Why I am not an American

(H/T Matthew Yglesias) Damon Linker has a post up about Charles Murray’s definition of happiness:

But that’s not all. Because genuine happiness, for Murray, requires spending one’s life striving to overcome an endless series of challenges and obstacles, the lavish European safety net ensures that individual Europeans will never experience spiritual contentment or satisfaction. The assumption seems to be that a life of leisure — or at least a life with open access to health care, quality child care, generous unemployment insurance, and 4 – 6 weeks of guaranteed vacation time a year — will be an unhappy one. (It doesn’t sound half-bad to me, but I’m a Euro-loving liberal.)

Luckily, though, there is the American alternative (at least until Barack Obama gets through with us). Unlike coddled Europeans, Americans face the constant possibility of personal economic catastrophe. They work their lives away just to make ends meet, never knowing if they’ll be rewarded for their efforts by being fired by their employer or impoverished by medical bills after a life-threatening illness. And that constant insecurity is what opens up the possibility of genuine happiness for them, because if they manage to survive, let alone thrive, they’ll know that they did it on their own, without the help of the state, through heroic acts of self-reliance. This ideology — equal parts Christian masochism, Emersonian individualism, and Nietzschean striving — forms the core of American exceptionalism, according to Murray.”

Now obviously both Yglesias and Linker are Americans and both have deep disagreements with Murray. It’s impossible for anyone to say that the US all one way or another. US contains both San Francisco and Colorado Springs to use a geographic explanation. Yet Murray’s idea of how to be happy is implemented in many aspects of US government policy. Very expensive post-secondary education and a lack of universal healthcare seem to be a pair of obvious examples. Murray is praising this state of affairs probably in light of conservative fears that Barack Obama is on the cusp of changing all that.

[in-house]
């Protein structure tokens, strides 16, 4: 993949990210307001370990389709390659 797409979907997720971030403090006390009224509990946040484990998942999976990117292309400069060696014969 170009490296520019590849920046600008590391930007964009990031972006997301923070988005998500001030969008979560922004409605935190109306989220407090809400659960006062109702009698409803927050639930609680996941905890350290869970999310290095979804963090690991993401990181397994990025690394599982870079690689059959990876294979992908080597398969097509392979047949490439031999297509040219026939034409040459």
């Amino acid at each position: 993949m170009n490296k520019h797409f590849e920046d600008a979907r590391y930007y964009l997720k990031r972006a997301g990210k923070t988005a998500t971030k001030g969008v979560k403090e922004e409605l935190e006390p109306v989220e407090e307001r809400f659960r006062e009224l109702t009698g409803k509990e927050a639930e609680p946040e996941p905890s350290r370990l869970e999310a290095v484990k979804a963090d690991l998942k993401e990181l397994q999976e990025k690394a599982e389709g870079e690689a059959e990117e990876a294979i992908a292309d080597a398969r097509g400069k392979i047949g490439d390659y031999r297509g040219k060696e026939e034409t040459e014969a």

As for me, I am more fearful of those that would have Canada more closely conform to Murray’s vision of a happy society. I would say I would be far less happy if I had an ongoing fear that I’d lose my medical insurance if I lost my job. There would be much more stress anyway, that’s for sure. Canada’s social safety net, much as it has been wilfully frayed in the past couple of decades by right-wingers, still gives me some comfort that I can get the help I need if I fall on hard times. The fact that the United States lacks these things makes it unlikely that I would ever give up my Canadian citizenship to become an American.

A final note: Now there is a reason I titled this post “Why I am not an American” and that is because this is, really, a choice of my own. I have no idea how to impose happiness on everyone. I would rather everyone have as much leeway as possible in deciding this. In other words, if Murray’s vision is what makes a great majority Americans happy, I have no desire to impede their happiness. I’m just saying, it’s not my choice.


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